After meeting with President Trump on Thursday, Dow CEO Andrew Liveris called this “the most pro-business administration since the Founding Fathers.” The next day, Trump told the Conservative Political Action Conference that he would transform the GOP into the “party of the American Worker.”
Can Trump’s GOP be both the party of business and of workers? In theory, the answer is yes—that is the ultimate promise of capitalism. And Trump has already achieved an impressive move in that direction. Using the prospect of tax and regulatory relief and the powers of his Twitter bully pulpit, he has convinced American businesses to shift their focus to creating jobs at home, rather than outsourcing them overseas.
But now comes the hard part. Repealing the Affordable Care Act threatens to impose considerable pain on the working class, who stand to lose their new health benefits. That’s the reason Republicans now face protests at town hall meetings.
And tax reform will be even more difficult. The President has promised to cut taxes for both business and the middle class—huzzahs all around. But how will he pay for that largesse? The New York Times highlighted the difficulties in a front page piece Saturday.
The leading “pay for” candidate is the House’s proposal for a border adjustment tax, which would raise taxes on imports. But that will be a heavy blow to Walmart shoppers—and they will have Walmart executives by their side. Other money raisers—further limiting the real estate tax deduction, limiting the high-end health plan tax deduction, limiting the state income tax deduction—all will cause sharp cries of pain from affected constituencies. About the only pro-business, pro-worker tax increase being talked about is the elimination of the carried interest capital gains tax break for private equity and hedge funds—a needed change, but one that raises a minuscule amount of money in the tax reform scheme of things.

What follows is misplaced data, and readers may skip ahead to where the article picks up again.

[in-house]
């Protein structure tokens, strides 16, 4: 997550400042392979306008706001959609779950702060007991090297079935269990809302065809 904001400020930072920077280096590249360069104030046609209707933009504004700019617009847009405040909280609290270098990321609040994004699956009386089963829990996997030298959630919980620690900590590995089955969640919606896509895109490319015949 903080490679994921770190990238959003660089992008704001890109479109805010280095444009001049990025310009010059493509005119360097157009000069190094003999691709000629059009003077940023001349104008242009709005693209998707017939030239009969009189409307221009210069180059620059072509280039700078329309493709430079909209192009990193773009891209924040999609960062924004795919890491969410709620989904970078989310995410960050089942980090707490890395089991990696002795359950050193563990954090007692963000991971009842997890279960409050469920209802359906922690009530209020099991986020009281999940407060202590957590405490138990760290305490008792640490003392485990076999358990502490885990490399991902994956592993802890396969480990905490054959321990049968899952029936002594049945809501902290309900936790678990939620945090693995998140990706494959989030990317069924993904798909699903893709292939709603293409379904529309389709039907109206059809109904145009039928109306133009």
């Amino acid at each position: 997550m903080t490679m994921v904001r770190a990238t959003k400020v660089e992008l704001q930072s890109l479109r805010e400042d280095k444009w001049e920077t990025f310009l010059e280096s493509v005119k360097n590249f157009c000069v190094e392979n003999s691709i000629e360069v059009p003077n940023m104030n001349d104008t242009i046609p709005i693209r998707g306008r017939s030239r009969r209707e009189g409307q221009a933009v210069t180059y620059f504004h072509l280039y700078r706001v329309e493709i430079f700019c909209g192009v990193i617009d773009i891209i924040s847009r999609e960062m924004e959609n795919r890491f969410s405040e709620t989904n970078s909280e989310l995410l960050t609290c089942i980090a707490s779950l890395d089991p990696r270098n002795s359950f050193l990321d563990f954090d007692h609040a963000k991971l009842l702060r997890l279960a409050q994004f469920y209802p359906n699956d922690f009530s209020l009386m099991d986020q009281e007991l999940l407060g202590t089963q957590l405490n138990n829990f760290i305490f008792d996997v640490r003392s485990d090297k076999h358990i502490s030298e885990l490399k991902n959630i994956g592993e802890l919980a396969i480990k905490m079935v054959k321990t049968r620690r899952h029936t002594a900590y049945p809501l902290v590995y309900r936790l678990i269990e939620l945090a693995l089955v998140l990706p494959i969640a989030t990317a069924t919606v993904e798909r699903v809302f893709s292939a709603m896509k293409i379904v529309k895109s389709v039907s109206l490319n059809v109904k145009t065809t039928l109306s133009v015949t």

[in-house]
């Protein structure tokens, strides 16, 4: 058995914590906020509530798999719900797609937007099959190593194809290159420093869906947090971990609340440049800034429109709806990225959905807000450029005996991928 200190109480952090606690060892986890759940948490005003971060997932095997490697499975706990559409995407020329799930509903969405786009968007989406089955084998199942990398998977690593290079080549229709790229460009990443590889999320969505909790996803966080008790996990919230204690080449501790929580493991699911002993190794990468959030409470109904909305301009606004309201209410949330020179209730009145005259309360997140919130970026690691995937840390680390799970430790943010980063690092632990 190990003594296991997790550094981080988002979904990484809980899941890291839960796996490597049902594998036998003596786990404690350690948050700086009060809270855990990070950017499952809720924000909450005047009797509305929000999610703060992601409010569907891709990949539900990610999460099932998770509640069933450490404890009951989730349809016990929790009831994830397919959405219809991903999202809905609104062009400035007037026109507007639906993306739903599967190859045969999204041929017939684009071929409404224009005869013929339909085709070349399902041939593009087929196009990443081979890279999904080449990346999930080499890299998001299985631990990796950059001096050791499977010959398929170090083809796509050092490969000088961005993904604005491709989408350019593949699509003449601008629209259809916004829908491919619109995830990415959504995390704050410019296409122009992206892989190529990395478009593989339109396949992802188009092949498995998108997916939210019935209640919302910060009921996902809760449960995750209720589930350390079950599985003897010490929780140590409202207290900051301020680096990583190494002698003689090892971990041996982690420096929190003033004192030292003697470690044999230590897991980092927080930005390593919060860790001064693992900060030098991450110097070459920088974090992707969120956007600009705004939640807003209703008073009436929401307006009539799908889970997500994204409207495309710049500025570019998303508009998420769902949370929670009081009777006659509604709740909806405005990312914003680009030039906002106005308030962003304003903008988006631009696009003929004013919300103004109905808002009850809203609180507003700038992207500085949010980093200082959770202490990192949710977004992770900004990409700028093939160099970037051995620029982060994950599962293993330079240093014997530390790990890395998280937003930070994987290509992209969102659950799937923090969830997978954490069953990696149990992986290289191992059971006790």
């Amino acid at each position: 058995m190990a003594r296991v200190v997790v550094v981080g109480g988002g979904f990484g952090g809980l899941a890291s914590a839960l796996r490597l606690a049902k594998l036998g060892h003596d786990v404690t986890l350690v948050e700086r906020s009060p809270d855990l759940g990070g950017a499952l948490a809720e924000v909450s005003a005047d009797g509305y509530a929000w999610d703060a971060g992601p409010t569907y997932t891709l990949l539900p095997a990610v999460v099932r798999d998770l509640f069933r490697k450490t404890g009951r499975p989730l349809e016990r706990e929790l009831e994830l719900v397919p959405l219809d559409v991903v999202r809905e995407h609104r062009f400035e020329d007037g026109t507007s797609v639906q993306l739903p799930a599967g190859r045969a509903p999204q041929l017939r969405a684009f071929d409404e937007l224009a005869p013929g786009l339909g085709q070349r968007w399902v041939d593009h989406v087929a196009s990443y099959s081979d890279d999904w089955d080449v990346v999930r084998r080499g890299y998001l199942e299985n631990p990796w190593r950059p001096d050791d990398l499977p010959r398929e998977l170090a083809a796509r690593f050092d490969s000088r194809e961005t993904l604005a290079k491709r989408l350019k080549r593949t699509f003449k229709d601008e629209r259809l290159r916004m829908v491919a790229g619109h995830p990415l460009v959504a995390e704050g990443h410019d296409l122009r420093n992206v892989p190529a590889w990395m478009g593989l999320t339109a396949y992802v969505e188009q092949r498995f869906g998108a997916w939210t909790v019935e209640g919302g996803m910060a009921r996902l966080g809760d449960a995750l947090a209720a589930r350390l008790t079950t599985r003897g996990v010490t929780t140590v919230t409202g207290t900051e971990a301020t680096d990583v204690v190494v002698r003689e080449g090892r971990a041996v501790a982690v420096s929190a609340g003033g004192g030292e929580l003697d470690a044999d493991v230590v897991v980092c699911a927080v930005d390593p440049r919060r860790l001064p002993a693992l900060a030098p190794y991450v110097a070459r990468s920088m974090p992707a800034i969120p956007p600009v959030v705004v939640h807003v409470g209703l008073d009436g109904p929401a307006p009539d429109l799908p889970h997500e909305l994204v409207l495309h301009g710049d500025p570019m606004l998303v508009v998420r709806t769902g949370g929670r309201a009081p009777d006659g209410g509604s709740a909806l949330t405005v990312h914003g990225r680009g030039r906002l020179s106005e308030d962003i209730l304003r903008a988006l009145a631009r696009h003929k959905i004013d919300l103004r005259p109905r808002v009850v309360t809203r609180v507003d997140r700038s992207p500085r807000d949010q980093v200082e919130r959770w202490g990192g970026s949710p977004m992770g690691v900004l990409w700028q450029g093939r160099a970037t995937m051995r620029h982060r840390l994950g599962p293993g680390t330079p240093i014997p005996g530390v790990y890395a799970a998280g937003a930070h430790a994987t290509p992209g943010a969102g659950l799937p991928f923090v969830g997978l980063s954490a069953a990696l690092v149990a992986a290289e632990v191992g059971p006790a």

Moreover, as veterans of the 1986 tax reform can tell you (for background, pardon the plug, please read Showdown at Gucci Gulch), beating back the special interests that fight for every tax break is hard work, and requires coalitions that cut across parties. But cross-party cooperation has become all but impossible in today’s Congress.
So how will this play out? It’s still too early to say for certain, but the general drift seems to be toward tax cuts that are paid for by 1) the temporary revenue that comes from a one-time return of repatriated earnings now parked overseas because of high tax rates, and 2) likely-to-be-exaggerated projections of growth that will result from the tax changes.
In that scenario, business gets the tax changes it wants, workers get to keep their benefits, and everyone wins—except, of course, the poor souls in the future who will have to pay for our profligate deficit financing.